Complex Regional Pain Syndrome (CRPS or RSD)
Complex regional pain syndrome (CRPS) – also known as reflex sympathetic dystrophy (RSD) – is a chronic pain syndrome that most often affects one arm, leg, hand, or foot following injury or trauma. CRPS is believed to be caused by damage to, or malfunction of, the peripheral and central nervous systems and presents as prolonged or excessive pain and mild or significant changes in skin color, temperature, and/or swelling in the affected area.
Providers aren’t sure what causes some people to develop CRPS. In more than 90 percent of cases, the condition is triggered by a trauma or injury, such as a fracture, sprain or strain, soft tissue injury (such as a burn, cut, or bruise), limb immobilization in a cast, or surgical or medical procedures. It’s more common in adults; rarely affects children younger than 10; and is not uncommon in teenagers.
The Pediatric Pain Management Center at Children’s Health offers children and parents a specially trained team that evaluates and treats chronic pain, acute pain and headaches. Our interdisciplinary approach involves many other specialties to treat pain using multiple approaches at once. The Center can help lessen the pain associated with a variety of diseases and disorders including, but not limited to, chest and back conditions, nerve injuries, rheumatologic conditions, sports injuries and cancer. We also have a dedicated headache clinic for those children suffering from headaches.
Symptoms of CRPS vary, but the most common symptom is prolonged pain in one area. Your child’s pain may be constant, and can range from mildly uncomfortable to severe. Your child may complain of a burning, squeezing, or “pins and needles” sensation, and pain can spread throughout an entire arm or leg. Your child’s limb may also be sensitive to touch.
Children with CRPS may also experience:
- Constant or intermittent changes in temperature, skin color, and swelling of the affected limb
- Changes in skin over the affected area
- An abnormal sweating pattern in the affected area
- Changes in nail and hair growth
- Stiffness in an affected joint
- Problems coordinating muscle movements
- Abnormal movements – like tremors, jerking, or fixed postures – of the affected limb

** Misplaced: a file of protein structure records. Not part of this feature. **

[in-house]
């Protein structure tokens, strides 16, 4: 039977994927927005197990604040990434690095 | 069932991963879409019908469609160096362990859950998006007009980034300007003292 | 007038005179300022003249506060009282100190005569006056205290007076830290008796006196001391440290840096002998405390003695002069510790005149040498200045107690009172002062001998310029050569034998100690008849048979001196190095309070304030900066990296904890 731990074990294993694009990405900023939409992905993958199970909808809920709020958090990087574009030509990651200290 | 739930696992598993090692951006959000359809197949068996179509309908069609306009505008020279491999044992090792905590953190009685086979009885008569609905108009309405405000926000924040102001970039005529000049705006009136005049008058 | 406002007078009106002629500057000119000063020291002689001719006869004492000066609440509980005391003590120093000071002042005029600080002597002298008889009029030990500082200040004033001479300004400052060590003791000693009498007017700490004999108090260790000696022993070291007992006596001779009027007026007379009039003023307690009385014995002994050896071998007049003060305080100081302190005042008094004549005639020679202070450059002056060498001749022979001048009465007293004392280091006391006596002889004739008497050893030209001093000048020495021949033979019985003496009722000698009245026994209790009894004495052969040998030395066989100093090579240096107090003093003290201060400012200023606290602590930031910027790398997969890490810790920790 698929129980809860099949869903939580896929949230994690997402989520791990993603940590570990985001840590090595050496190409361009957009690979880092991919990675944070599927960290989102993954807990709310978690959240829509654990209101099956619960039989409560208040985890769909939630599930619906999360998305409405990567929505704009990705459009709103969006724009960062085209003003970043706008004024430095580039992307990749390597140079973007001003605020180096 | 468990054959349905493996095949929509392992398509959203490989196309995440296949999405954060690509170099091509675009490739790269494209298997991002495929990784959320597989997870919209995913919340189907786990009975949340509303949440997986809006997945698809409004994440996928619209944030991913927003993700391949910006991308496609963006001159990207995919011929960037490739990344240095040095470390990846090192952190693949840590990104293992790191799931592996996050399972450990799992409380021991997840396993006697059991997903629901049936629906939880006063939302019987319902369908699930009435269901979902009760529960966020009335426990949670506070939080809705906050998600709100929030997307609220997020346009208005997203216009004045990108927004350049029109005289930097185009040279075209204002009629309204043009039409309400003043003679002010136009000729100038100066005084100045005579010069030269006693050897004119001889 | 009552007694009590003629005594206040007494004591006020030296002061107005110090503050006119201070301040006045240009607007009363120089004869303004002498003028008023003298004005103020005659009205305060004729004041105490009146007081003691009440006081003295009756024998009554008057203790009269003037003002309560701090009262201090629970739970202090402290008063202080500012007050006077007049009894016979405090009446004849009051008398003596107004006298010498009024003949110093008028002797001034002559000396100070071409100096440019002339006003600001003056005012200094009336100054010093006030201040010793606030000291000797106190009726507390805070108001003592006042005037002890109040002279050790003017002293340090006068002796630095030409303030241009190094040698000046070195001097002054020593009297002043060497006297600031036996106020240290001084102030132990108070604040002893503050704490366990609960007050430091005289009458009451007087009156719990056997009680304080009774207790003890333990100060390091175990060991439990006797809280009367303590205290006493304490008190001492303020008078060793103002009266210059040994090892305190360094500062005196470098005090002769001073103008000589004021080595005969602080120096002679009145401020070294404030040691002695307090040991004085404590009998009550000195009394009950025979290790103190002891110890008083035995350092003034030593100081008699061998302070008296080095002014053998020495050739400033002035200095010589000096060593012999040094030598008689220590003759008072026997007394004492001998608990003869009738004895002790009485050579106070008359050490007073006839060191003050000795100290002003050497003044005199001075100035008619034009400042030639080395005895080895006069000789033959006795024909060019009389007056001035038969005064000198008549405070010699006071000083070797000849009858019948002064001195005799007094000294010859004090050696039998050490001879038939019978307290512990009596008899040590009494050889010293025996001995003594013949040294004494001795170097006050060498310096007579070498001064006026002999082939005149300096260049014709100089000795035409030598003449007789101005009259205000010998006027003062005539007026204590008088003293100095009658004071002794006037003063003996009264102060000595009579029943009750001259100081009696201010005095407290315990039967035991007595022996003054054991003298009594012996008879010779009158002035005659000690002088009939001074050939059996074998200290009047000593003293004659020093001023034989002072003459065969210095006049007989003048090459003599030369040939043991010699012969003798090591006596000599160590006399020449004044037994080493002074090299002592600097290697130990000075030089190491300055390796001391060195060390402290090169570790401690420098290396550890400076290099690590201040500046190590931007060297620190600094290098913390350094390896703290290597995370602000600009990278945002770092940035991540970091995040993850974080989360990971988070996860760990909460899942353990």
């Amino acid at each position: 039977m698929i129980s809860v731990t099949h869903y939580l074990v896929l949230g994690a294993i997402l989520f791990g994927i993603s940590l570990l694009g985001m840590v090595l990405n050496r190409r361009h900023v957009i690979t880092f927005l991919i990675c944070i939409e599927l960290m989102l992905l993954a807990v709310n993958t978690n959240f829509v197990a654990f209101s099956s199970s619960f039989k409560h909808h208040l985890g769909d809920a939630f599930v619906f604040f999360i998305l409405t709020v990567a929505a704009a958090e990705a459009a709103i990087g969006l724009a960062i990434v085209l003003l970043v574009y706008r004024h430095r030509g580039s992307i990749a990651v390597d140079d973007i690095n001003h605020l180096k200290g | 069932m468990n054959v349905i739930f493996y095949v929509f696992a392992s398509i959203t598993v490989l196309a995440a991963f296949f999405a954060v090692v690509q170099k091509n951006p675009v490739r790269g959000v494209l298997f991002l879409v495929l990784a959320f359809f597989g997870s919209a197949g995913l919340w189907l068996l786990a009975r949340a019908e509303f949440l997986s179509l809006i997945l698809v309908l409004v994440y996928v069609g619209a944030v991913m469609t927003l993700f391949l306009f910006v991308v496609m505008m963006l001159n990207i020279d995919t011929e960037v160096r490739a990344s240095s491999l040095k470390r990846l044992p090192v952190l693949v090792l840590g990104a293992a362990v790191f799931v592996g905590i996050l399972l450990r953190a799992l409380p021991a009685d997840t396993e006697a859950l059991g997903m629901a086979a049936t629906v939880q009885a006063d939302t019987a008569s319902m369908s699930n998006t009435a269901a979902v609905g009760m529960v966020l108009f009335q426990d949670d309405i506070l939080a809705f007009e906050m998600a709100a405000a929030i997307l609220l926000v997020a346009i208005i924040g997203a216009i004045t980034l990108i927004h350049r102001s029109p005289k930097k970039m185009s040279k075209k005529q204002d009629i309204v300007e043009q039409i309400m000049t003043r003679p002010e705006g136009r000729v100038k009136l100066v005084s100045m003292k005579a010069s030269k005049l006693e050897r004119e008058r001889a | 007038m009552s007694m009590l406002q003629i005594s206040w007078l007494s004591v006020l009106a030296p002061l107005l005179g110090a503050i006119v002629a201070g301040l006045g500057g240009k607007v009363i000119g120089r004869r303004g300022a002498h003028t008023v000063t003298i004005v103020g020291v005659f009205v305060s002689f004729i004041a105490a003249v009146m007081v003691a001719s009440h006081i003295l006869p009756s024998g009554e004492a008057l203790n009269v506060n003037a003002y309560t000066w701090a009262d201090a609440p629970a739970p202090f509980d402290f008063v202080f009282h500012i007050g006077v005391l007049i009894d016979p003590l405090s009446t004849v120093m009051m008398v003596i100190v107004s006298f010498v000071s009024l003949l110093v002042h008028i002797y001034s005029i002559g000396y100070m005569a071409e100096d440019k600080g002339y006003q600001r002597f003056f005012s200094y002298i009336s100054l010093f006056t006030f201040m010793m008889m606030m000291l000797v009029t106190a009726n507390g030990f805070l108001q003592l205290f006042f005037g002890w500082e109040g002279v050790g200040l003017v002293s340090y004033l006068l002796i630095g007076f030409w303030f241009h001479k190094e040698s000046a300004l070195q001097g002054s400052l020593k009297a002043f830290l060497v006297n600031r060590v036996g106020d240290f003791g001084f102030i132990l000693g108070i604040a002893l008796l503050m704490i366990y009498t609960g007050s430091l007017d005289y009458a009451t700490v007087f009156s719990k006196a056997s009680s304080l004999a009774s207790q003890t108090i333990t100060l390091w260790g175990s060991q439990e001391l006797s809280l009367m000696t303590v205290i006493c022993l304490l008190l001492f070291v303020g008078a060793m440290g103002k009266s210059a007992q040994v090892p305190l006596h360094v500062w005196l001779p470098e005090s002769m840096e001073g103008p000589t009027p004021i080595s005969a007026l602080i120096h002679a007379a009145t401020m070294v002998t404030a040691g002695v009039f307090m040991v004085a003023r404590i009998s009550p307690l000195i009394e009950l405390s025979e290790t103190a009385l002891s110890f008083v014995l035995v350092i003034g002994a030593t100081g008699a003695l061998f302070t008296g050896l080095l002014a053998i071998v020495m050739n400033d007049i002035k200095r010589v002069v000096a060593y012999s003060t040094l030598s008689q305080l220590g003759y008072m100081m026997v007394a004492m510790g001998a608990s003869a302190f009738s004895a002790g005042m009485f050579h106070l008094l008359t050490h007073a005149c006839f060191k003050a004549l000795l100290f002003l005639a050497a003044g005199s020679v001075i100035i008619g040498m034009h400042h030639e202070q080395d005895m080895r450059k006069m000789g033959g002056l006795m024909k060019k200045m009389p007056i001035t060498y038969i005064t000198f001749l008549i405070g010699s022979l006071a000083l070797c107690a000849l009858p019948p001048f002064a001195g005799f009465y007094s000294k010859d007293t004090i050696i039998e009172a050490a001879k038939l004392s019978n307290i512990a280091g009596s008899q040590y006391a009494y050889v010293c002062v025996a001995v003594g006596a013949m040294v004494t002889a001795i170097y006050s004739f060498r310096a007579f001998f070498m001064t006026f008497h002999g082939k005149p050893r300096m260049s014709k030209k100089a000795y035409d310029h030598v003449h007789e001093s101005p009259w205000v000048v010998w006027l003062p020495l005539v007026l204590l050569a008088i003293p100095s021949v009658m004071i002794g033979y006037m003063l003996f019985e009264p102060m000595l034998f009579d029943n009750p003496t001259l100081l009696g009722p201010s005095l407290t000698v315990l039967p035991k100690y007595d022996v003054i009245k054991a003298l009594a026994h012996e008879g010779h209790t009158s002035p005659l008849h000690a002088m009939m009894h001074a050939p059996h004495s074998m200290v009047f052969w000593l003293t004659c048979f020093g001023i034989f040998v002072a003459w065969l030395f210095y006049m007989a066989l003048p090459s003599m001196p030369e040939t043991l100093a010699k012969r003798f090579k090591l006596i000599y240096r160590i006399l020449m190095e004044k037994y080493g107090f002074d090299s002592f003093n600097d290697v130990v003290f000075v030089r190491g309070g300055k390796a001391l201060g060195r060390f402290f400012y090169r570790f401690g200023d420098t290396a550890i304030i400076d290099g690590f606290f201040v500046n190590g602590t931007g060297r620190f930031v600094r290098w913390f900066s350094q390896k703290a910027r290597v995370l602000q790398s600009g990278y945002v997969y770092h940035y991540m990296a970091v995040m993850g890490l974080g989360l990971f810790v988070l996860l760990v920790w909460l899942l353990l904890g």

Tests and Diagnosis
Your child’s provider will ask about any history of injury or trauma to the area and look for symptoms that match the syndrome. He or she may also order tests to rule out arthritis, Lyme disease, and various muscle and nerve problems.
The Pediatric Pain Management Center at Children’s Health℠ offers many ways to manage pain associated with CRPS. Your child’s providers may recommend one, or a combination of several, of these therapies:
- Pain relievers – over-the-counter or prescription
- Anti-seizure or anti-depressant medications, which can ease neuropathic pain
- Topical creams or patches
- Physical therapy
- Occupational therapy
- Desensitization therapy
- Psychological counseling
- Electrode nerve stimulation
- Lifestyle changes, such as weight loss or activity modifications
- Massage therapy
- Nerve blocks
Is CRPS common in children?
CRPS is most common in adult women, and does not often affect children under the age of 10. However, the condition is not uncommon in teenagers.
What are the symptoms of CRPS?
The key symptom is prolonged pain in at least one arm, hand, leg, or foot. Pain may be constant or come and go, be uncomfortable or severe, and may feel like burning, tingling, or squeezing.
Which treatments will work for my child?
Your child’s providers and team at the Pediatric Pain Management Center at Children’s Health℠ will help design a treatment plan for your child based on his or her symptoms, previous injury or trauma, and response to previous treatments.